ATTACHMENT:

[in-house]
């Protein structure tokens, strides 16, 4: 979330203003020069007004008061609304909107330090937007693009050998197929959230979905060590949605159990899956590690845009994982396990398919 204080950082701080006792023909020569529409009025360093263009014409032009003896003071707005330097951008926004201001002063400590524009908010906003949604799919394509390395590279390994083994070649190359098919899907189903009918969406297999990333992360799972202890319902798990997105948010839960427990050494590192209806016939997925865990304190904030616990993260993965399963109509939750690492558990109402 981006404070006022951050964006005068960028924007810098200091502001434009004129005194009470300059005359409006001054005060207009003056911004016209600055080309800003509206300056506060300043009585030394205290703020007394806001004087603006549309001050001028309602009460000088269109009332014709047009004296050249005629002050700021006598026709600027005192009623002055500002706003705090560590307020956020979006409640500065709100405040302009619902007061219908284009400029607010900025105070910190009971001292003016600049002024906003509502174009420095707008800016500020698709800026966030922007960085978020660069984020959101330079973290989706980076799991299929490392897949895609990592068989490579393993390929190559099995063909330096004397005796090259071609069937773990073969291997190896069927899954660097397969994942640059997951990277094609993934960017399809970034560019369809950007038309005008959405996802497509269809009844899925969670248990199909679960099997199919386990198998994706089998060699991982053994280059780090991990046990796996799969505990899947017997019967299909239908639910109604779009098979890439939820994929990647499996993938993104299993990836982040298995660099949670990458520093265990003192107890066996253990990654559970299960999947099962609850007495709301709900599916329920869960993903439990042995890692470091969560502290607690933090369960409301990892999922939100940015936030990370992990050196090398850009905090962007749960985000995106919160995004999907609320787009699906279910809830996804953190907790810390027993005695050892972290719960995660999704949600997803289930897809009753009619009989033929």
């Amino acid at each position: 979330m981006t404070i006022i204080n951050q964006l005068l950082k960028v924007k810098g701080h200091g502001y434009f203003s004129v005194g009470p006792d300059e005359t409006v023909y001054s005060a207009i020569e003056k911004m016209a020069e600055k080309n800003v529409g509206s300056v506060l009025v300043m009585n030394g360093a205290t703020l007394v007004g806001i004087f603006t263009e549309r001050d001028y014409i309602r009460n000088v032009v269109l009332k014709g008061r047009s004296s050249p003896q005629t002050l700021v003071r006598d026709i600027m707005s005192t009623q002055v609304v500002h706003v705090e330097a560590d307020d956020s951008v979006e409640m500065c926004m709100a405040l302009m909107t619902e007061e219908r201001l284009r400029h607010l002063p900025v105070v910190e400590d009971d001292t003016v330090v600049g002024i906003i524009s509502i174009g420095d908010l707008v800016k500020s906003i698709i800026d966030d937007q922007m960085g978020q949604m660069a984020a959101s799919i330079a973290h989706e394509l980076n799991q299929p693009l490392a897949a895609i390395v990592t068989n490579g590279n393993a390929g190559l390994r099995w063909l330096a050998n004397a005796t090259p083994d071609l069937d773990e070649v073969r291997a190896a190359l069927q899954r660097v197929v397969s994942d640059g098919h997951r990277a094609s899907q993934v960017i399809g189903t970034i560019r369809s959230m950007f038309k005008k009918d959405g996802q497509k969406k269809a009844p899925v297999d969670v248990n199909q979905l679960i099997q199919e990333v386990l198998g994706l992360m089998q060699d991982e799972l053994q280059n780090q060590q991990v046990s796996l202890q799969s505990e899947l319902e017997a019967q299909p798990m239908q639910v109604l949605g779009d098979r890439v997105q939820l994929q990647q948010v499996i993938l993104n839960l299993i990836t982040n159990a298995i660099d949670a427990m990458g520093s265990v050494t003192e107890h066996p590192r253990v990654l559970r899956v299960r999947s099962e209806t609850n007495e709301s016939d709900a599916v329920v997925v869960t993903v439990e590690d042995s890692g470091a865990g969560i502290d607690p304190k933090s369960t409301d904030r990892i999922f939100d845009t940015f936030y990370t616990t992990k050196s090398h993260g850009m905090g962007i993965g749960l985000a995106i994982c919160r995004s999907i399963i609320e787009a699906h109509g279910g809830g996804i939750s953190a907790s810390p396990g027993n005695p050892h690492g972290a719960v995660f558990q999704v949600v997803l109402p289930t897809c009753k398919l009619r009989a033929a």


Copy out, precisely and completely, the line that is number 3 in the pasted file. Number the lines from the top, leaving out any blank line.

């Amino acid at each position: 979330m981006t404070i006022i204080n951050q964006l005068l950082k960028v924007k810098g701080h200091g502001y434009f203003s004129v005194g009470p006792d300059e005359t409006v023909y001054s005060a207009i020569e003056k911004m016209a020069e600055k080309n800003v529409g509206s300056v506060l009025v300043m009585n030394g360093a205290t703020l007394v007004g806001i004087f603006t263009e549309r001050d001028y014409i309602r009460n000088v032009v269109l009332k014709g008061r047009s004296s050249p003896q005629t002050l700021v003071r006598d026709i600027m707005s005192t009623q002055v609304v500002h706003v705090e330097a560590d307020d956020s951008v979006e409640m500065c926004m709100a405040l302009m909107t619902e007061e219908r201001l284009r400029h607010l002063p900025v105070v910190e400590d009971d001292t003016v330090v600049g002024i906003i524009s509502i174009g420095d908010l707008v800016k500020s906003i698709i800026d966030d937007q922007m960085g978020q949604m660069a984020a959101s799919i330079a973290h989706e394509l980076n799991q299929p693009l490392a897949a895609i390395v990592t068989n490579g590279n393993a390929g190559l390994r099995w063909l330096a050998n004397a005796t090259p083994d071609l069937d773990e070649v073969r291997a190896a190359l069927q899954r660097v197929v397969s994942d640059g098919h997951r990277a094609s899907q993934v960017i399809g189903t970034i560019r369809s959230m950007f038309k005008k009918d959405g996802q497509k969406k269809a009844p899925v297999d969670v248990n199909q979905l679960i099997q199919e990333v386990l198998g994706l992360m089998q060699d991982e799972l053994q280059n780090q060590q991990v046990s796996l202890q799969s505990e899947l319902e017997a019967q299909p798990m239908q639910v109604l949605g779009d098979r890439v997105q939820l994929q990647q948010v499996i993938l993104n839960l299993i990836t982040n159990a298995i660099d949670a427990m990458g520093s265990v050494t003192e107890h066996p590192r253990v990654l559970r899956v299960r999947s099962e209806t609850n007495e709301s016939d709900a599916v329920v997925v869960t993903v439990e590690d042995s890692g470091a865990g969560i502290d607690p304190k933090s369960t409301d904030r990892i999922f939100d845009t940015f936030y990370t616990t992990k050196s090398h993260g850009m905090g962007i993965g749960l985000a995106i994982c919160r995004s999907i399963i609320e787009a699906h109509g279910g809830g996804i939750s953190a907790s810390p396990g027993n005695p050892h690492g972290a719960v995660f558990q999704v949600v997803l109402p289930t897809c009753k398919l009619r009989a033929a």